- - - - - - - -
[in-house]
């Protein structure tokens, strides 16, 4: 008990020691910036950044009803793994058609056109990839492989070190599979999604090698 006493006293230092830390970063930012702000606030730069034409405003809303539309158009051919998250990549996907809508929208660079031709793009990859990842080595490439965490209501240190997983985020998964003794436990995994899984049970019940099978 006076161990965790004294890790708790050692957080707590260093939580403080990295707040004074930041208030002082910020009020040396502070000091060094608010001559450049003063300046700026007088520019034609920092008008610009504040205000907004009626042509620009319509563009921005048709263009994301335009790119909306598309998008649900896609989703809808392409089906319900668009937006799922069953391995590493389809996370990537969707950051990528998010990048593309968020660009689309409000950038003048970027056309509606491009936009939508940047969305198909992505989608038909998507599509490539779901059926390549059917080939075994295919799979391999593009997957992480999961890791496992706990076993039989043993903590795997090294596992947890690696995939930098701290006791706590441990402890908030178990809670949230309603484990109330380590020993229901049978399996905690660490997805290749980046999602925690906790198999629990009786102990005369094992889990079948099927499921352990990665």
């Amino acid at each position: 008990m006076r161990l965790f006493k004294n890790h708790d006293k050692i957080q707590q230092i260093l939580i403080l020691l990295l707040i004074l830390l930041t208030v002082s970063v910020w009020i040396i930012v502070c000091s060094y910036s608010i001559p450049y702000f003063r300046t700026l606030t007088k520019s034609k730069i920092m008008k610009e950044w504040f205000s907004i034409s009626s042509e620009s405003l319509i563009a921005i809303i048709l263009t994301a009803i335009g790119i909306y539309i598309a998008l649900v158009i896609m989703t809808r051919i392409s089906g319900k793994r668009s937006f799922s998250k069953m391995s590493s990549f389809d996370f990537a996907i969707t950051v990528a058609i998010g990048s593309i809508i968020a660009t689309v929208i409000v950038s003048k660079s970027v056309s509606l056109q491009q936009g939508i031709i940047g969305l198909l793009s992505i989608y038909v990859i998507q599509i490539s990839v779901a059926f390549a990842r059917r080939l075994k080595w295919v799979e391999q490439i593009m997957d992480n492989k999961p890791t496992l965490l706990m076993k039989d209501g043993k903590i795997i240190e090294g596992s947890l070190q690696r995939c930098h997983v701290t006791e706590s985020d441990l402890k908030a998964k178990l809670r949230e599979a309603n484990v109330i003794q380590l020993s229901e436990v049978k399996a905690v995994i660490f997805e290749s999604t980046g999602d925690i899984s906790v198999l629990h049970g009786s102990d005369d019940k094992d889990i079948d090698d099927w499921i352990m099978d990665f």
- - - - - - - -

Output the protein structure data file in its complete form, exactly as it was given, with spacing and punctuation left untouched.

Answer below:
[in-house]
């Protein structure tokens, strides 16, 4: 008990020691910036950044009803793994058609056109990839492989070190599979999604090698 006493006293230092830390970063930012702000606030730069034409405003809303539309158009051919998250990549996907809508929208660079031709793009990859990842080595490439965490209501240190997983985020998964003794436990995994899984049970019940099978 006076161990965790004294890790708790050692957080707590260093939580403080990295707040004074930041208030002082910020009020040396502070000091060094608010001559450049003063300046700026007088520019034609920092008008610009504040205000907004009626042509620009319509563009921005048709263009994301335009790119909306598309998008649900896609989703809808392409089906319900668009937006799922069953391995590493389809996370990537969707950051990528998010990048593309968020660009689309409000950038003048970027056309509606491009936009939508940047969305198909992505989608038909998507599509490539779901059926390549059917080939075994295919799979391999593009997957992480999961890791496992706990076993039989043993903590795997090294596992947890690696995939930098701290006791706590441990402890908030178990809670949230309603484990109330380590020993229901049978399996905690660490997805290749980046999602925690906790198999629990009786102990005369094992889990079948099927499921352990990665």
């Amino acid at each position: 008990m006076r161990l965790f006493k004294n890790h708790d006293k050692i957080q707590q230092i260093l939580i403080l020691l990295l707040i004074l830390l930041t208030v002082s970063v910020w009020i040396i930012v502070c000091s060094y910036s608010i001559p450049y702000f003063r300046t700026l606030t007088k520019s034609k730069i920092m008008k610009e950044w504040f205000s907004i034409s009626s042509e620009s405003l319509i563009a921005i809303i048709l263009t994301a009803i335009g790119i909306y539309i598309a998008l649900v158009i896609m989703t809808r051919i392409s089906g319900k793994r668009s937006f799922s998250k069953m391995s590493s990549f389809d996370f990537a996907i969707t950051v990528a058609i998010g990048s593309i809508i968020a660009t689309v929208i409000v950038s003048k660079s970027v056309s509606l056109q491009q936009g939508i031709i940047g969305l198909l793009s992505i989608y038909v990859i998507q599509i490539s990839v779901a059926f390549a990842r059917r080939l075994k080595w295919v799979e391999q490439i593009m997957d992480n492989k999961p890791t496992l965490l706990m076993k039989d209501g043993k903590i795997i240190e090294g596992s947890l070190q690696r995939c930098h997983v701290t006791e706590s985020d441990l402890k908030a998964k178990l809670r949230e599979a309603n484990v109330i003794q380590l020993s229901e436990v049978k399996a905690v995994i660490f997805e290749s999604t980046g999602d925690i899984s906790v198999l629990h049970g009786s102990d005369d019940k094992d889990i079948d090698d099927w499921i352990m099978d990665f």